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Funny transactions to dodge tax on bonuses were all the fashion back then. Goldman Sachs wanted to hand out bonuses but was less keen to hand over the taxman’s share. So it set off on what the professionals call ‘tax mitigation’. But the mitigation didn’t mitigate and in 2010 Goldmans settled its liability with HMRC. And settled it rather well: it was, as a High Court Judge put it, “not a glorious episode in the history of the Revenue.”
The episode fed the popular perception that HMRC was in the habit of delivering sweetheart deals to the big boys. A perception HMRC recognised as damaging. It “accepted that there was a need to restore public confidence in the way in which we handle tax disputes.” And responded with:
“a new post of Tax Assurance Commissioner, whose role is to ensure that Parliament and the public can have confidence in HMRC’s work, with an explicit challenge role to assess whether a proposed settlement secures the right tax efficiently and in so doing treats taxpayers even-handedly.”
Not much – but a start.
But HMRC has got complacent again. So for a period of time last year the job of reassuring the public that HMRC was fearlessly looking after the public interest was held by… HMRC’s own Executive Chairman.
But the public interest hasn’t gone away.
And, as there were back in 2010, there remain very good reasons why the public is right to be interested.
We know that HMRC does deals with Google and Apple that – compared with the tax liabilities charged to those companies on the Continent – look like sweetheart deals. We know that the French Finance Minister accused HMRC of doing sweetheart deals. We know HMRC brings thousands of prosecutions of the poor who over-claim benefits but has proven very reluctant to prosecute the wealthy who evade tax offshore. We know that HMRC has gone out of its way to provide political cover for the artificial arrangements adopted by the likes of Facebook and Amazon – going so far as to excuse them as “not tax avoidance.”
There’s no way of getting to the truth of these stories. If you call up HMRC you’re told that customer confidentiality means HMRC can’t discuss the matter. And the Public Accounts Committee has no greater luck. And what you’re given by the taxpayers – or non-taxpayers – themselves is often an ugly cocktail of evasion and untruth. And when our Director has talked to senior HMRC executives it is clear they don’t see any need for meaningful change. And they don’t want it.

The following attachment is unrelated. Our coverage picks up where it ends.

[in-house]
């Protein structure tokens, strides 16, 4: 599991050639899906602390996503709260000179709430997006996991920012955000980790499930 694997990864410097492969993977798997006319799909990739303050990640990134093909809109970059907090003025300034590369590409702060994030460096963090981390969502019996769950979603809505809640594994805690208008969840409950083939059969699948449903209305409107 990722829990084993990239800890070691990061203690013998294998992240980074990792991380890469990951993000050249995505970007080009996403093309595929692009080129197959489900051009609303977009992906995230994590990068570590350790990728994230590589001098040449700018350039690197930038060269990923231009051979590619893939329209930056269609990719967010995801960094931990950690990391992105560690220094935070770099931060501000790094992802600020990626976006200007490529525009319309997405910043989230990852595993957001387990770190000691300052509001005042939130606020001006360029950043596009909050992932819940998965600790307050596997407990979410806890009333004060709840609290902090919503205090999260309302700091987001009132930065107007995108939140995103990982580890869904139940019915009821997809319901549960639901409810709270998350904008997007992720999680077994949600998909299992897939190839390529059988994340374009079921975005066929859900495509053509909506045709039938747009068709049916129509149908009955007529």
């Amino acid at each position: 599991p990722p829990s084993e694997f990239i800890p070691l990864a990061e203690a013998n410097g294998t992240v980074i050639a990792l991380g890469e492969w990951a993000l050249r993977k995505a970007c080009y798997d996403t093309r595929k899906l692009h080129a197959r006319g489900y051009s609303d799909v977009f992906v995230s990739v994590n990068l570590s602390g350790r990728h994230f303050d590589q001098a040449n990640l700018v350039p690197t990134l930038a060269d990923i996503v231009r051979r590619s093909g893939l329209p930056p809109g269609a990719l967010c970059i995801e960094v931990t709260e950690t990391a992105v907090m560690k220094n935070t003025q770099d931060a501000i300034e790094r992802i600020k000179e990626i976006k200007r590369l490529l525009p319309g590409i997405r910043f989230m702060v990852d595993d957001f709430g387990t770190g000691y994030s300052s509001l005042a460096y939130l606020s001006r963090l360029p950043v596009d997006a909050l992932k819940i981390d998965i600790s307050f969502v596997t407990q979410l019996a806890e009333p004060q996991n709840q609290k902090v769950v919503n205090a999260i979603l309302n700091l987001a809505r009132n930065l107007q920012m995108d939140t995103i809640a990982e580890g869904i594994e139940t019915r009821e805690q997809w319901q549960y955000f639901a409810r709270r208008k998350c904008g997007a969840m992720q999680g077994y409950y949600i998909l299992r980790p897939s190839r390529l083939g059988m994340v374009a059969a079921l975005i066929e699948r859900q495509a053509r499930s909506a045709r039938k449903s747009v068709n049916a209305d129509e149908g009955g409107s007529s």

And we know this stuff undermines people’s willingness to pay their own taxes: why should you if others won’t? But it’s more damaging than that. It tears at the fabric of society. It undermines the trust in our institutions – who are they at work for? And in our politicians who are easily portrayed as much too close to big business. It drives a desire for revolutionary change, for events like Trump and Brexit.
We have no particular axe to grind with Uber. The technology is fantastic – as anyone who uses it knows. We worry about how it undermines our public policy objectives: take disabled access as an example. If licensed taxis and Ubers are doing the same job but you only require licensed taxis to offer disabled access then you place licensed cabs at a competitive disadvantage. Over time, they will be driven out of the market and, then, where’s your public policy objective? But that’s an example of a regulatory deficiency and we can’t properly blame it on Uber.
But it should, like everyone else that wants to do business in the UK, comply with all of our laws. Indeed, Uber itself has said “We pay taxes in every country we operate in and comply with all local and international tax laws, this includes the UK.”
And it looks to us from the Employment Tribunal Decision that it should be charging VAT on the taxi services it supplies. Our Director, Jolyon Maugham QC, explains why here. And, to confirm our view, we’ve taken formal advice from a specialist QC. But it is our expectation that HMRC will find a way to justify to itself avoiding a VAT challenge to Uber.
And we don’t think it should. We think matters in which there is a genuine and legitimate public interest shouldn’t be resolved behind closed doors. We think the Government should be asking whether Uber has a liability to tax. And until we can feel confident that it is, and properly, we intend to look for challenges like the one we intend to bring against Uber.